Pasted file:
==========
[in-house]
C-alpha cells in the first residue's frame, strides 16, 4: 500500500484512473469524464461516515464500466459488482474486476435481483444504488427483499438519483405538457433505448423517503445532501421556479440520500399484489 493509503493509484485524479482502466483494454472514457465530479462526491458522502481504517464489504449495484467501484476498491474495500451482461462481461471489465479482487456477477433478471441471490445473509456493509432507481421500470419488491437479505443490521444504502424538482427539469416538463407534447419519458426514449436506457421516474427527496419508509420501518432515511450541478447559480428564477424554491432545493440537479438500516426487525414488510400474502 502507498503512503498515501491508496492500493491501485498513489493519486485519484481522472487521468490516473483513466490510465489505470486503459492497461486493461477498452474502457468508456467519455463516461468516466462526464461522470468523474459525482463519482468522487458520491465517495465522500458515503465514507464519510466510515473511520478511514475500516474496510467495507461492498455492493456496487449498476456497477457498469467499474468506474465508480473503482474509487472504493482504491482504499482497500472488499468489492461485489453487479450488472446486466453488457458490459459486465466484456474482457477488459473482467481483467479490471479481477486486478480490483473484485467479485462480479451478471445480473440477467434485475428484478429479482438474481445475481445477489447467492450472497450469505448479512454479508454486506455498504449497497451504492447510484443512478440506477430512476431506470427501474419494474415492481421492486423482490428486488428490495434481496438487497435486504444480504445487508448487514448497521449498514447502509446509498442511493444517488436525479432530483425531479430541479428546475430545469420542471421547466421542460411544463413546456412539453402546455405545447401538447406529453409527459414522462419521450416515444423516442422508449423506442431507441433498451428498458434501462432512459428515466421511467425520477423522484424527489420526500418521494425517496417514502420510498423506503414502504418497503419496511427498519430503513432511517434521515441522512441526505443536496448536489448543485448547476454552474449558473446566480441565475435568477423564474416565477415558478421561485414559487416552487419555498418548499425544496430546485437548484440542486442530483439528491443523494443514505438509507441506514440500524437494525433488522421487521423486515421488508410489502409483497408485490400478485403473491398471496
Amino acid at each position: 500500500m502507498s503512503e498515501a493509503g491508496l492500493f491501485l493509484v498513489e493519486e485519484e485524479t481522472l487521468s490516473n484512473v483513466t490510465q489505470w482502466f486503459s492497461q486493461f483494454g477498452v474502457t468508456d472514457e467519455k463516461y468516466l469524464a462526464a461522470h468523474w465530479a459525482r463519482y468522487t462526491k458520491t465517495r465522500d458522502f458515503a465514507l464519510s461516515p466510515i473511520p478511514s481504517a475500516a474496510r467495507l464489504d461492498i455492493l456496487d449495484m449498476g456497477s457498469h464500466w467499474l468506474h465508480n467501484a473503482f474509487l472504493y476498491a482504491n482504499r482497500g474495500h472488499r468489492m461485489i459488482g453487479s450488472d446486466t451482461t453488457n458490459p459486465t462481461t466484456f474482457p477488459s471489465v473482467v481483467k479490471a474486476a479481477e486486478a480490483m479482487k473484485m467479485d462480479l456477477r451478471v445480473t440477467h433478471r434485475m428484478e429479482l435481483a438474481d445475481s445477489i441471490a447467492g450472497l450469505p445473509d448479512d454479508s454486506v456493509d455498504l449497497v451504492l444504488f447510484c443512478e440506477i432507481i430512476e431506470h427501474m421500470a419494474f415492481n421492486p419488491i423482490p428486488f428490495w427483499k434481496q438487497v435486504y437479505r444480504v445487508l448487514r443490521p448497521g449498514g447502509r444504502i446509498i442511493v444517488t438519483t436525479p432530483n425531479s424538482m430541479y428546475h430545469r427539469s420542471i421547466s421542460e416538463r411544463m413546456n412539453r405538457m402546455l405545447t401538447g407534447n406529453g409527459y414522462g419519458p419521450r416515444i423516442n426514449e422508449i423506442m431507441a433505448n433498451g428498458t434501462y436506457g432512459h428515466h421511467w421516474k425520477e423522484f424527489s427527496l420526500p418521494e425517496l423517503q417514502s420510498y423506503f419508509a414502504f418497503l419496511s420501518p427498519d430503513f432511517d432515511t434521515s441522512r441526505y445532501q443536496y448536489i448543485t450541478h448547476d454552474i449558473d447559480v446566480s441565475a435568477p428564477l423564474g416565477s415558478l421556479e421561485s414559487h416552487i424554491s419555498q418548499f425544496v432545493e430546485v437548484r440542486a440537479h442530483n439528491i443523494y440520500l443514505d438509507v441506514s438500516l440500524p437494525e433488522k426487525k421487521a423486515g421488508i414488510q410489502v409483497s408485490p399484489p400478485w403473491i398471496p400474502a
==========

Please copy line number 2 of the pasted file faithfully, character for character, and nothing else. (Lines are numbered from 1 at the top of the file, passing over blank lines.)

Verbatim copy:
C-alpha cells in the first residue's frame, strides 16, 4: 500500500484512473469524464461516515464500466459488482474486476435481483444504488427483499438519483405538457433505448423517503445532501421556479440520500399484489 493509503493509484485524479482502466483494454472514457465530479462526491458522502481504517464489504449495484467501484476498491474495500451482461462481461471489465479482487456477477433478471441471490445473509456493509432507481421500470419488491437479505443490521444504502424538482427539469416538463407534447419519458426514449436506457421516474427527496419508509420501518432515511450541478447559480428564477424554491432545493440537479438500516426487525414488510400474502 502507498503512503498515501491508496492500493491501485498513489493519486485519484481522472487521468490516473483513466490510465489505470486503459492497461486493461477498452474502457468508456467519455463516461468516466462526464461522470468523474459525482463519482468522487458520491465517495465522500458515503465514507464519510466510515473511520478511514475500516474496510467495507461492498455492493456496487449498476456497477457498469467499474468506474465508480473503482474509487472504493482504491482504499482497500472488499468489492461485489453487479450488472446486466453488457458490459459486465466484456474482457477488459473482467481483467479490471479481477486486478480490483473484485467479485462480479451478471445480473440477467434485475428484478429479482438474481445475481445477489447467492450472497450469505448479512454479508454486506455498504449497497451504492447510484443512478440506477430512476431506470427501474419494474415492481421492486423482490428486488428490495434481496438487497435486504444480504445487508448487514448497521449498514447502509446509498442511493444517488436525479432530483425531479430541479428546475430545469420542471421547466421542460411544463413546456412539453402546455405545447401538447406529453409527459414522462419521450416515444423516442422508449423506442431507441433498451428498458434501462432512459428515466421511467425520477423522484424527489420526500418521494425517496417514502420510498423506503414502504418497503419496511427498519430503513432511517434521515441522512441526505443536496448536489448543485448547476454552474449558473446566480441565475435568477423564474416565477415558478421561485414559487416552487419555498418548499425544496430546485437548484440542486442530483439528491443523494443514505438509507441506514440500524437494525433488522421487521423486515421488508410489502409483497408485490400478485403473491398471496